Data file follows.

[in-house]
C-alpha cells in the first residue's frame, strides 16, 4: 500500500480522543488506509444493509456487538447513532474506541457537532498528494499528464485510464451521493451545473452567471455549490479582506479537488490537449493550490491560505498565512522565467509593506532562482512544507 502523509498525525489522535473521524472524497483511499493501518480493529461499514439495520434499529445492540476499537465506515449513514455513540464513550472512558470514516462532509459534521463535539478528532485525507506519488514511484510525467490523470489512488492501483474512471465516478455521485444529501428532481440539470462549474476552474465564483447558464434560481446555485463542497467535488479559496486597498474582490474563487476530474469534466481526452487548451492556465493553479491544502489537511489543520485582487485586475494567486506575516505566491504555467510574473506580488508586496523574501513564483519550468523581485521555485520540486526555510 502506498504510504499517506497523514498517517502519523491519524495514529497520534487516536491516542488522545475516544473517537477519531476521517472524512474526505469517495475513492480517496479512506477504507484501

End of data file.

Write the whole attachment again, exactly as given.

[in-house]
C-alpha cells in the first residue's frame, strides 16, 4: 500500500480522543488506509444493509456487538447513532474506541457537532498528494499528464485510464451521493451545473452567471455549490479582506479537488490537449493550490491560505498565512522565467509593506532562482512544507 502523509498525525489522535473521524472524497483511499493501518480493529461499514439495520434499529445492540476499537465506515449513514455513540464513550472512558470514516462532509459534521463535539478528532485525507506519488514511484510525467490523470489512488492501483474512471465516478455521485444529501428532481440539470462549474476552474465564483447558464434560481446555485463542497467535488479559496486597498474582490474563487476530474469534466481526452487548451492556465493553479491544502489537511489543520485582487485586475494567486506575516505566491504555467510574473506580488508586496523574501513564483519550468523581485521555485520540486526555510 502506498504510504499517506497523514498517517502519523491519524495514529497520534487516536491516542488522545475516544473517537477519531476521517472524512474526505469517495475513492480517496479512506477504507484501